Sunday at FloydFest 2007

I had to satisfy my curiosity and see how a second day at FloydFest would seem. I was game to go there and was prepared to enjoy myself, but I wondered if it would be like going back to a circus for a second visit.

It was still an enjoyable experience because FloydFest is not a circus. For the most part, it is real people and real entertainment by performers who are willing to take time to talk with you when they are not on stage. On this second day I saw many things I had missed the first day and it was every bit as enjoyable.

One of the things I noticed on the first day was the Camp Store and I thought it was a fantastic idea!  Today, I stopped in and chatted with John Crawford who came up with the idea of a store last year while camping at FloydFest 2006. He and his wife Jolee created the store to provide campers with the necessities of life like boots, tents, water, camping chairs, etc. It was a successful operation from the very first day. John, Jolee and son Tucker have been working from 8am to midnight all through FloydFest to keep up with demand and they ran repeated trips into town for more supplies.

I have posted most of today’s pictures on Flickr and they are in the beginning of the slide show.

The fact that most of the staff, volunteers and vendors are from the local area gave the entire festival a feeling of small-town hospitality. I found myself spending more time chatting with staff and vendors than watching performances.

As a matter of fact, most of the videos I shot of people dancing to the music showed vendors dancing in front of their booths when they weren’t waiting on customers. This festival is more of a party and is more light-hearted than any other festival I have seen.

My artist friend Alina Ever plays the 9 ft tall Blue Fairy granting wishes to all and sundry, while husband Chris Deerheart accompanies her playing a native American flute. She granted me a wish and it came true.

Even though it was the end of the fourth day, everyone seemed still seemed to be enjoying themselves although many of the vendors I talked to admitted that they were bone-weary after days of non-stop effort and late night celebration with old friends.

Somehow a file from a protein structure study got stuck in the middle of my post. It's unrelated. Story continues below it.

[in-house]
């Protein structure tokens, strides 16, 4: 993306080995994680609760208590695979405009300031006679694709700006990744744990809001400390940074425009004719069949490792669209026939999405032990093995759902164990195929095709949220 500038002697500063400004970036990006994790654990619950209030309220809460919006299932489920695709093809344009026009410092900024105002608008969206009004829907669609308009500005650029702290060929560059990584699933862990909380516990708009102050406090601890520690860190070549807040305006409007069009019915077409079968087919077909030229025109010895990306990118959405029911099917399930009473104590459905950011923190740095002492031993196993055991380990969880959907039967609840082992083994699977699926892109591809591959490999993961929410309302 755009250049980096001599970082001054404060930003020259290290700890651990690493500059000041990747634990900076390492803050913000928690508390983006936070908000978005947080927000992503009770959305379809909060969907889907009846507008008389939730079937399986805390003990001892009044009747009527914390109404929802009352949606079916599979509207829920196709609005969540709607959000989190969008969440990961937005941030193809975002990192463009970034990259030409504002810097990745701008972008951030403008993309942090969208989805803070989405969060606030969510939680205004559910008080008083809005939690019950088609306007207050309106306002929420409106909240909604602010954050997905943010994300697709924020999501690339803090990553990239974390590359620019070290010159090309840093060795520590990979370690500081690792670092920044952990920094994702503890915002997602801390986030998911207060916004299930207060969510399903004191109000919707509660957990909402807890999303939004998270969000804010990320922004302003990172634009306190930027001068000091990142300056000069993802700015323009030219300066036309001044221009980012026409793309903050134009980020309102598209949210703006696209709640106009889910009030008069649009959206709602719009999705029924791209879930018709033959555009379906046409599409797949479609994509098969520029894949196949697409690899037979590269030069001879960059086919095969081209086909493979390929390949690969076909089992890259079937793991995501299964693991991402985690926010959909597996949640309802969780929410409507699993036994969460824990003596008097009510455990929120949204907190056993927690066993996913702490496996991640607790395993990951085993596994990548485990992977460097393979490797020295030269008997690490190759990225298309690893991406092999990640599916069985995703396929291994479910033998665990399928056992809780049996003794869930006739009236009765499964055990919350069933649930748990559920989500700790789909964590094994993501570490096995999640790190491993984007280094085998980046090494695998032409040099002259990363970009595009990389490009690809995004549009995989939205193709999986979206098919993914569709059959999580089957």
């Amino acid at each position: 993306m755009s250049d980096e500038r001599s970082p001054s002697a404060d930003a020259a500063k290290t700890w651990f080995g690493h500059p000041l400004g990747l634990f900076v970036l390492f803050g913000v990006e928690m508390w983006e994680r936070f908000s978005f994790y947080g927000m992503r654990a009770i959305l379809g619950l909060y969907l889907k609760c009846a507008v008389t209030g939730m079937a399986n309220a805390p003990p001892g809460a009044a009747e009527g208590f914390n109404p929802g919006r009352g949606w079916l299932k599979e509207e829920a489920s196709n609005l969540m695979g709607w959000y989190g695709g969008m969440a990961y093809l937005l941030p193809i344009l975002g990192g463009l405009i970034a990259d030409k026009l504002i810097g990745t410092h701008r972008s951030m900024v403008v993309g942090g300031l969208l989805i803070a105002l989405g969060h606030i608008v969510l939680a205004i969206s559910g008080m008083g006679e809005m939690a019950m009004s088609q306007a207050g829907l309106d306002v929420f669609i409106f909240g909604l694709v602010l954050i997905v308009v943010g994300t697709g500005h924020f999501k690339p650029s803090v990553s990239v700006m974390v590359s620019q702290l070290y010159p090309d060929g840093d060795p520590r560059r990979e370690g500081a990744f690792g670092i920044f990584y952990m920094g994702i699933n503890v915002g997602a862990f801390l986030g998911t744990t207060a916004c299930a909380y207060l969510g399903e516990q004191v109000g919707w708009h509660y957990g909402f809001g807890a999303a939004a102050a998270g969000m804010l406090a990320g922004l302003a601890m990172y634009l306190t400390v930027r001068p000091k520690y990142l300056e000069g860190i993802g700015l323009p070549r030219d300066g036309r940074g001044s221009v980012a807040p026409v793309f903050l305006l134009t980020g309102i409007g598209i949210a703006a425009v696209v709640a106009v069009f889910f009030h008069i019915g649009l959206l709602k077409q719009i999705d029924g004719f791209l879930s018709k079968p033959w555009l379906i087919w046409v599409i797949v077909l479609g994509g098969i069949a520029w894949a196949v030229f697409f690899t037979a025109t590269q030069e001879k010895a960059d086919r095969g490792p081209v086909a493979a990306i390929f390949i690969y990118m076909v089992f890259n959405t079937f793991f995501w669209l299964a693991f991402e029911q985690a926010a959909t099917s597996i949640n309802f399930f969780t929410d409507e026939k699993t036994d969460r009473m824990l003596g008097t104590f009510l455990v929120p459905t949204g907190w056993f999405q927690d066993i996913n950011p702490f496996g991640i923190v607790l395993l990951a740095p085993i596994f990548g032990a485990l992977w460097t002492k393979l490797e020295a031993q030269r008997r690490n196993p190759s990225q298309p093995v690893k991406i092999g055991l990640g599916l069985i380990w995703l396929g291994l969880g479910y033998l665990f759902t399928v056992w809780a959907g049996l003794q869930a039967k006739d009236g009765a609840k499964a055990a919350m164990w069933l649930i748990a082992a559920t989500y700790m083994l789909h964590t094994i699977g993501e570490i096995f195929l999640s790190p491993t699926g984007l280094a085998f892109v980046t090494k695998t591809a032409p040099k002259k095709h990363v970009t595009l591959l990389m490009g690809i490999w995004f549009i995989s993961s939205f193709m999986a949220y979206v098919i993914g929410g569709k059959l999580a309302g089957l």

Dancer Vivian of Spiral Hoop Dance was still able to perform so I could video her, but even she said she was beginning to run down. Her hoops are for dancing and are larger and heavier than the hula hoops that were childrens toys. I saw people dancing with her hoops all over the festival grounds so she must have been spreading the word about the spiritual side of hooping.

Natasha the Caterer had the Sushi booth and she sold out several days in a row and had to close the booth for lack of food to sell. That was a surprise for everyone including Natasha! After all this is the Blue Ridge Mountains, not California.

When I arrived at the FloydFest grounds, a cloud had enveloped the festival and the air was damp and cold. By Sunday afternoon the sky was clear and the sun was hot. The booth that sold Apple Crisp with ice cream had long lines of customers standing patiently for their turn.

Potter Tom Phelps had a huge new tent to ward off inclement weather and was doing a land office business.

Eli Shwartz-Gralla of Inner World Glass  had exquisite individually designed pendants and earrings that had to be seen to be believed. They are masterpieces of the glass workers art.

I saw one I wanted to bring home as a present for Gretchen. The pendant had 24 karet gold smoke captured in the twists and swirls of molten glass and I couldn’t take my eyes off of it.

However, I need to generate more disposable income before I can afford that $250 bauble. Post-corporate life does have its limitations and limited disposable income is one of them. The freedom we enjoy more than makes up for that inconvenience.

One last image captures the natural joy and artistic freedom experienced by even young attendees. These children found a small puddle left by a rainstorm and were using the mud to draw pictures on pieces of wood. They went about it very deliberately. The boy stirred the mud to a liquid consistency and then both used the liquid as colorant to draw on pieces of wood. These future artists embody the creative energy that infuses all of Floyd County and the area around it.

All in all, it was a fine end to the weekend. I can’t wait to get to the Cafe del Sol for a recap and find out what I missed. 

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